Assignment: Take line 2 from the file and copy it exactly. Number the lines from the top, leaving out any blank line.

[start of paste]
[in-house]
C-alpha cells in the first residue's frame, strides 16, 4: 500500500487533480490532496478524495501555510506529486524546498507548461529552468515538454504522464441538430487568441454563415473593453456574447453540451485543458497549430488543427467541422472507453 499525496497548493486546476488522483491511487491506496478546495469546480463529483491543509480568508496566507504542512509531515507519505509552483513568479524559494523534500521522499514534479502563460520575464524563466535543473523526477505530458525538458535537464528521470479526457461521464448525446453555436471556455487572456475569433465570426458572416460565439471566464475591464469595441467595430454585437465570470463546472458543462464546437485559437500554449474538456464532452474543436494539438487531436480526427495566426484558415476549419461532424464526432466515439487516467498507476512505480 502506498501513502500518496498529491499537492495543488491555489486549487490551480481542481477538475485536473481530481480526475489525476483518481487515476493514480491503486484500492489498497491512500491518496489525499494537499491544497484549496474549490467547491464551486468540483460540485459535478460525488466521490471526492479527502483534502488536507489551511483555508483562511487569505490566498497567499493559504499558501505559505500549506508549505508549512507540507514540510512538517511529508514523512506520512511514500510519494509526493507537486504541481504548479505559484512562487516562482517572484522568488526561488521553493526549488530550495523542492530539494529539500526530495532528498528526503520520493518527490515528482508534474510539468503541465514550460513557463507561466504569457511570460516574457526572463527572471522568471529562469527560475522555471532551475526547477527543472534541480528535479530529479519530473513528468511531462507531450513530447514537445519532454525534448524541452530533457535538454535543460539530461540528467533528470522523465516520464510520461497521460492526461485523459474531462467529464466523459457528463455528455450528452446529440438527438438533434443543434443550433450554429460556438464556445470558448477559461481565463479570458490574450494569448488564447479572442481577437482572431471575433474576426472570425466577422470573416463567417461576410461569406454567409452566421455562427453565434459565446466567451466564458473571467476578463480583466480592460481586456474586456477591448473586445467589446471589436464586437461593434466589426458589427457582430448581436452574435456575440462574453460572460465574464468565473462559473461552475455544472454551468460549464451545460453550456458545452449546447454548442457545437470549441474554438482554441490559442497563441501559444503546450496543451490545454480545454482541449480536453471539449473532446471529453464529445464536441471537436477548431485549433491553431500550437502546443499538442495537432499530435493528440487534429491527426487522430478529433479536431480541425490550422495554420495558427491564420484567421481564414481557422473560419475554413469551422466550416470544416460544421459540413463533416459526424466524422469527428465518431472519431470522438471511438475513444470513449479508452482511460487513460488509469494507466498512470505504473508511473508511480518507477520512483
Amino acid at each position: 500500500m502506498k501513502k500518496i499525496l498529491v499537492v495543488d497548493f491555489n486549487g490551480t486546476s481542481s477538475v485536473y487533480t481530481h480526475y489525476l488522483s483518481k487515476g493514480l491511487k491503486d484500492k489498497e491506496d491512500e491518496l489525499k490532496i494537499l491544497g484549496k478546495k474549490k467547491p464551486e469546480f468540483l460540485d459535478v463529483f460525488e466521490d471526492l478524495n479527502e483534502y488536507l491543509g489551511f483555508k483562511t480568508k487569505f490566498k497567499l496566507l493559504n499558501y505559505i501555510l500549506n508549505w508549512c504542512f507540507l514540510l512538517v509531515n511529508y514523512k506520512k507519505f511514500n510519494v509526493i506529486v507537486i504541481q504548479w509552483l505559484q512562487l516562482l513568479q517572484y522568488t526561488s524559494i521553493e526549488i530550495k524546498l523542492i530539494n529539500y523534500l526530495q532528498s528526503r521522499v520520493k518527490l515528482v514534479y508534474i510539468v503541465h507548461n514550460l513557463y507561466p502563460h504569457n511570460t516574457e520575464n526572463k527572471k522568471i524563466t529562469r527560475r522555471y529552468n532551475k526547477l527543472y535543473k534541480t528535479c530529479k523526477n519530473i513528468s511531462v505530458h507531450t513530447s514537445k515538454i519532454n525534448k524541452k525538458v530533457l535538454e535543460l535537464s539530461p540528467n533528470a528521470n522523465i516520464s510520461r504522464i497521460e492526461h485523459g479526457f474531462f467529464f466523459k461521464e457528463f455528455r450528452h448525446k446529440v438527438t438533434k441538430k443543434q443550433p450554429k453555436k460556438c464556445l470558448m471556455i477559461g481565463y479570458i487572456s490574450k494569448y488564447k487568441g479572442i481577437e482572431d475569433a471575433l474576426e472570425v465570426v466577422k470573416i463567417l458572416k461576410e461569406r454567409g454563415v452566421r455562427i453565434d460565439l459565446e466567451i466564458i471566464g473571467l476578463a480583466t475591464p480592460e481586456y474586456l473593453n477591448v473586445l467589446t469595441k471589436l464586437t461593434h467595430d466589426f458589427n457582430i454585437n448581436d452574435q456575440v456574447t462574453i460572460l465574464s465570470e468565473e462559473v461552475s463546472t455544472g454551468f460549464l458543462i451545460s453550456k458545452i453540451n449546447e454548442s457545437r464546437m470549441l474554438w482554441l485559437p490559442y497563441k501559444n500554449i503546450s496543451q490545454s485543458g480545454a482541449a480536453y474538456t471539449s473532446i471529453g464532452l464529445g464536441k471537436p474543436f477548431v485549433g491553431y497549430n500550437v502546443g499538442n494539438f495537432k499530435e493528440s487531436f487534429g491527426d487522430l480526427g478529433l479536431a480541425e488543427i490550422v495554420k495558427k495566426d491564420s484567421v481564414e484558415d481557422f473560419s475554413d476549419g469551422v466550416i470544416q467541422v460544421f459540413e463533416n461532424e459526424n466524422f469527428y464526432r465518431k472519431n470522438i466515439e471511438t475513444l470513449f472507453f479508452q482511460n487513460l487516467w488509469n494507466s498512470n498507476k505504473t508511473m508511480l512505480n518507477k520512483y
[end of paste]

C-alpha cells in the first residue's frame, strides 16, 4: 500500500487533480490532496478524495501555510506529486524546498507548461529552468515538454504522464441538430487568441454563415473593453456574447453540451485543458497549430488543427467541422472507453 499525496497548493486546476488522483491511487491506496478546495469546480463529483491543509480568508496566507504542512509531515507519505509552483513568479524559494523534500521522499514534479502563460520575464524563466535543473523526477505530458525538458535537464528521470479526457461521464448525446453555436471556455487572456475569433465570426458572416460565439471566464475591464469595441467595430454585437465570470463546472458543462464546437485559437500554449474538456464532452474543436494539438487531436480526427495566426484558415476549419461532424464526432466515439487516467498507476512505480 502506498501513502500518496498529491499537492495543488491555489486549487490551480481542481477538475485536473481530481480526475489525476483518481487515476493514480491503486484500492489498497491512500491518496489525499494537499491544497484549496474549490467547491464551486468540483460540485459535478460525488466521490471526492479527502483534502488536507489551511483555508483562511487569505490566498497567499493559504499558501505559505500549506508549505508549512507540507514540510512538517511529508514523512506520512511514500510519494509526493507537486504541481504548479505559484512562487516562482517572484522568488526561488521553493526549488530550495523542492530539494529539500526530495532528498528526503520520493518527490515528482508534474510539468503541465514550460513557463507561466504569457511570460516574457526572463527572471522568471529562469527560475522555471532551475526547477527543472534541480528535479530529479519530473513528468511531462507531450513530447514537445519532454525534448524541452530533457535538454535543460539530461540528467533528470522523465516520464510520461497521460492526461485523459474531462467529464466523459457528463455528455450528452446529440438527438438533434443543434443550433450554429460556438464556445470558448477559461481565463479570458490574450494569448488564447479572442481577437482572431471575433474576426472570425466577422470573416463567417461576410461569406454567409452566421455562427453565434459565446466567451466564458473571467476578463480583466480592460481586456474586456477591448473586445467589446471589436464586437461593434466589426458589427457582430448581436452574435456575440462574453460572460465574464468565473462559473461552475455544472454551468460549464451545460453550456458545452449546447454548442457545437470549441474554438482554441490559442497563441501559444503546450496543451490545454480545454482541449480536453471539449473532446471529453464529445464536441471537436477548431485549433491553431500550437502546443499538442495537432499530435493528440487534429491527426487522430478529433479536431480541425490550422495554420495558427491564420484567421481564414481557422473560419475554413469551422466550416470544416460544421459540413463533416459526424466524422469527428465518431472519431470522438471511438475513444470513449479508452482511460487513460488509469494507466498512470505504473508511473508511480518507477520512483